Personal Rights Association
This schematic comes from an Appendix on political terminology written by Joseph Levy as part of his debate with Auberon Herbert, under the auspices of the "Personal Rights Association" (founded 1871), over the merits of "voluntary taxation."
Source: Taxation and Anarchism: A Discussion between the Hon. Auberon Herbert and J.H. Levy (London: The Personal Rights Association, 1912). Chapter: APPENDIX. By J. H. LEVY.
Levy took the position of "Individualism" whilst Herbert was an "Individualist Anarchist". At the back of the book is a Pamphlet of the Personal Rights Association which we include here.
THE PERSONAL RIGHTS ASSOCIATION.
FOUNDED 14th MARCH, 1871.
OFFICES: 11, ABBEVILLE ROAD, LONDON, S. W.
Mr. Franklin Thomasson, J.P., Ex-M.P.
Professor W. Steadman Aldis.
Alderman W. L. Beurle.
Mr. J. T. Biggs, J.P.
Mrs. Mona Caird.
Mr. Thomas Colby, J.P.
Mr. Josiah Mentor Gimson.
Councillor Sydney A. Gimson.
Miss Annie Goff.
M. Yves Guyot, late Minister of Public Works of France.
Walter R. Hadwen, J.P., M.D., L.R.C.P., M.R.C.S., etc.
Dr. Frances E. Hoggan.
Mr. Arnold Lupton, Ex-M.P.
Mr. Walter McLaren, M.P.
Mr. Alfred Milnes, M.A.
Signor Ernesto Nathan, Syndic of Rome.
Mrs. Elinor F. Richards.
Mr. H. C. Stephens, Ex-M.P.
Mr. William Tebb.
Mrs. John P. Thomasson.
Mr. S. Van Houten, late Minister of the Interior, Holland.
Mr. W. P. W. Phillimore, M.A., B.C.L. Oxon.
Hon. Sec. and Treasurer: Mr. J. H. Levy.
Assistant Secretary: Mrs. Lorenza Garreau.
Parr’s Bank (Charing Cross Branch), Limited.
OBJECT OF THE ASSOCIATION.
The object of the Association is to uphold the principle of the perfect equality of all persons before the law in the exercise and enjoyment of their Individual Liberty within the widest practicable limits.
It seeks the attainment of this object—
- I.—By labouring to effect the repeal of all existing laws which directly or indirectly violate the aforesaid principle.
- II.—By opposing the enactment of all new laws which violate the said principle.
- III.—By promoting such amendments of the law and its administration as are necessary for giving practical effect to that principle.
- IV.—By watching over the execution of the laws so as to guard the maintenance of that principle, in so far as it has already received legislative sanction, and to show the evil results of its violation when laws or administrative methods are carried out in disregard of it.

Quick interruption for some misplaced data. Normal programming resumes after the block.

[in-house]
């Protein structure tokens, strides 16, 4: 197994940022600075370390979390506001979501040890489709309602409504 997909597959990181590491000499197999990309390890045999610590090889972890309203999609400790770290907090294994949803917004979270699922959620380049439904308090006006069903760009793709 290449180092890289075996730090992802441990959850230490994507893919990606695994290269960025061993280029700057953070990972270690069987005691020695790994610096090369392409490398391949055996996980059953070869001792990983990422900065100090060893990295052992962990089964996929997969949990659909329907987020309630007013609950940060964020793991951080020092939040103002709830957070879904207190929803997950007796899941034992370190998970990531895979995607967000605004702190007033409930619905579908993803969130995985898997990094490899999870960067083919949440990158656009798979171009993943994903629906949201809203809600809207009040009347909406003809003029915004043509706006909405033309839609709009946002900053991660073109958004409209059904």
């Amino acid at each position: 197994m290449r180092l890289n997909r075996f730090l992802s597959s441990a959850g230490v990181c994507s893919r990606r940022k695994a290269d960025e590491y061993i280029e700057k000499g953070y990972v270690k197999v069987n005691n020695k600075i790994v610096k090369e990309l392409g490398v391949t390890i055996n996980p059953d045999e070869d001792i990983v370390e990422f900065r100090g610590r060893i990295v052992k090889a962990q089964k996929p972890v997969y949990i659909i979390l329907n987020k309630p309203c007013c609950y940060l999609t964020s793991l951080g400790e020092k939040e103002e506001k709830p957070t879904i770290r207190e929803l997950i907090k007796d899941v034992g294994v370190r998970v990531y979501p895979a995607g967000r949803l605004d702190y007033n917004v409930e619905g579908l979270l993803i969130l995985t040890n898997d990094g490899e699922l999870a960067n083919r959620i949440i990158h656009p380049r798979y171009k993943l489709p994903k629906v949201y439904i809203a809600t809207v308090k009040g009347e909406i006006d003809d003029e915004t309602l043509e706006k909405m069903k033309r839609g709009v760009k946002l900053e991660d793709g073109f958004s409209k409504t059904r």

- V.—By spreading among the people a knowledge of the rights and liberties to which they are or ought to be legally entitled, and of the moral grounds on which those legal rights and liberties are founded.
WHY YOU SHOULD JOIN THE PERSONAL RIGHTS ASSOCIATION.
- 1.—Because it has, throughout its existence of over forty years, consistently maintained the principle of the equality of all citizens before the law, without regard to wealth, birth, sex, culture, race, religious belief, or any other circumstance whatever save the responsibilities which are implied in respect for the rights of others.
- 2.—Because it would maintain government just so far as, but no farther than, is necessary for the maintenance of the largest freedom; and, in applying this, would have equal regard to the liberty of all citizens.
- 3.—Because, therefore, it is equally opposed to the tyranny of the Few over the Many and the tyranny of the Many over the Few—to the use of all force in our intercourse with our fellows, men and women, save that minimum which is required in order to maintain freedom at the maximum.
- 4.—Because it disregards the empty catchwords of party, and desires to unite justice-loving women and men in opposition to encroachments on the domain of individual rights, from whatever quarter these encroachments may come.
- 5.—Because it watches over legislation and the administration of the laws, in order—so far as its means allow—to guard this principle, and to prevent or rectify miscarriages of justice. It took an important part in the Repeal of the Contagious Diseases Acts; it advocates entire freedom of choice in the matter of Vaccination and all other medical prescriptions and practices; it regards with grave disapproval the present state of the Lunacy Laws; it denies that Scientific Motive justifies Vivisectional Cruelty, or any conduct to be condemned as morally wrong.
- 6.—Because it is opposed to all obstacles placed in the way of the Freedom of Industry and Trade, whether external or internal—by Protective Tariffs, Bounties, Socialism, Limitations of the Right to Work, Close Corporations, Licensing Restrictions, Pseudo-Hygiene, or enforced Professional Etiquette.